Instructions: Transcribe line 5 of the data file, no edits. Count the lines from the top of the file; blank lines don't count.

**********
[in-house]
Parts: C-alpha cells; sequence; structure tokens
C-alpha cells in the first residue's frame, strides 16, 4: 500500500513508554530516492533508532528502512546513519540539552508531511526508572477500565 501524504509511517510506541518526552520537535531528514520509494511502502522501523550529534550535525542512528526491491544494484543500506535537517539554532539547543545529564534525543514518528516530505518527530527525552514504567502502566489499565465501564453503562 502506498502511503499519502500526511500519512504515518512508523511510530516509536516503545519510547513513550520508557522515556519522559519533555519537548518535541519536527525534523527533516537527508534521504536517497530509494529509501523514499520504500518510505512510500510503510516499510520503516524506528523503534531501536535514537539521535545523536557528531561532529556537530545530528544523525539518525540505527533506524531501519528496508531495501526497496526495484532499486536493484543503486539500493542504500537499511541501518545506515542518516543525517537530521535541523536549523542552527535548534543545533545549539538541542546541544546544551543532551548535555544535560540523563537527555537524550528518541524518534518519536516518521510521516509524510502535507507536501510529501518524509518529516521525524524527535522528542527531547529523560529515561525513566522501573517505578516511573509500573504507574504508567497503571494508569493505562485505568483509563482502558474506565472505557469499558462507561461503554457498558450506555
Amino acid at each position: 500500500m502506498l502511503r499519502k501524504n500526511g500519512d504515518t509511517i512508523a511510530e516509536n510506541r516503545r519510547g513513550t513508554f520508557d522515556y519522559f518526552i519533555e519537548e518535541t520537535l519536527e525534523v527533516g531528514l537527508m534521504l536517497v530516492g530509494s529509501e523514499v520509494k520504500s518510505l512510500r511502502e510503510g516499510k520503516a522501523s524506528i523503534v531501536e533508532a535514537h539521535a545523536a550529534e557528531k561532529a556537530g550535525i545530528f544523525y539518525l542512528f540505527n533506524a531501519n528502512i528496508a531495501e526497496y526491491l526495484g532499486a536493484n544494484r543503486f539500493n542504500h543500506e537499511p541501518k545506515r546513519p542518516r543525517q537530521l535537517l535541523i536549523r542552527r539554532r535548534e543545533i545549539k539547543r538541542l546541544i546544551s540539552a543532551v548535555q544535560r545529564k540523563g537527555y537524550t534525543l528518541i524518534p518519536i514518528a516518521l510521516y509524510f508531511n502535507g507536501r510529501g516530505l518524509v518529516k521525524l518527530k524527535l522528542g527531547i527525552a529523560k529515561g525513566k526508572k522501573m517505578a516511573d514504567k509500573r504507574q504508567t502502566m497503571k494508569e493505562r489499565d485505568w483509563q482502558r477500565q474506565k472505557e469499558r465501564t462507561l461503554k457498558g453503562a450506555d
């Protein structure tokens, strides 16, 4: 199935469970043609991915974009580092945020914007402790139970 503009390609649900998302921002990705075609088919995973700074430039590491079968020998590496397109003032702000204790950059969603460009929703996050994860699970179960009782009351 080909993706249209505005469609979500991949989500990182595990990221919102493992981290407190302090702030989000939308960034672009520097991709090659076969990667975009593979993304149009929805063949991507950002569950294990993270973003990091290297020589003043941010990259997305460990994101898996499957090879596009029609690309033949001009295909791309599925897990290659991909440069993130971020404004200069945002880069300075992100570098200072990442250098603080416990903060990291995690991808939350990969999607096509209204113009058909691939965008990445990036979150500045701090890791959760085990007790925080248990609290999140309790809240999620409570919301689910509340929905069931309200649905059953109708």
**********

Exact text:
């Protein structure tokens, strides 16, 4: 199935469970043609991915974009580092945020914007402790139970 503009390609649900998302921002990705075609088919995973700074430039590491079968020998590496397109003032702000204790950059969603460009929703996050994860699970179960009782009351 080909993706249209505005469609979500991949989500990182595990990221919102493992981290407190302090702030989000939308960034672009520097991709090659076969990667975009593979993304149009929805063949991507950002569950294990993270973003990091290297020589003043941010990259997305460990994101898996499957090879596009029609690309033949001009295909791309599925897990290659991909440069993130971020404004200069945002880069300075992100570098200072990442250098603080416990903060990291995690991808939350990969999607096509209204113009058909691939965008990445990036979150500045701090890791959760085990007790925080248990609290999140309790809240999620409570919301689910509340929905069931309200649905059953109708």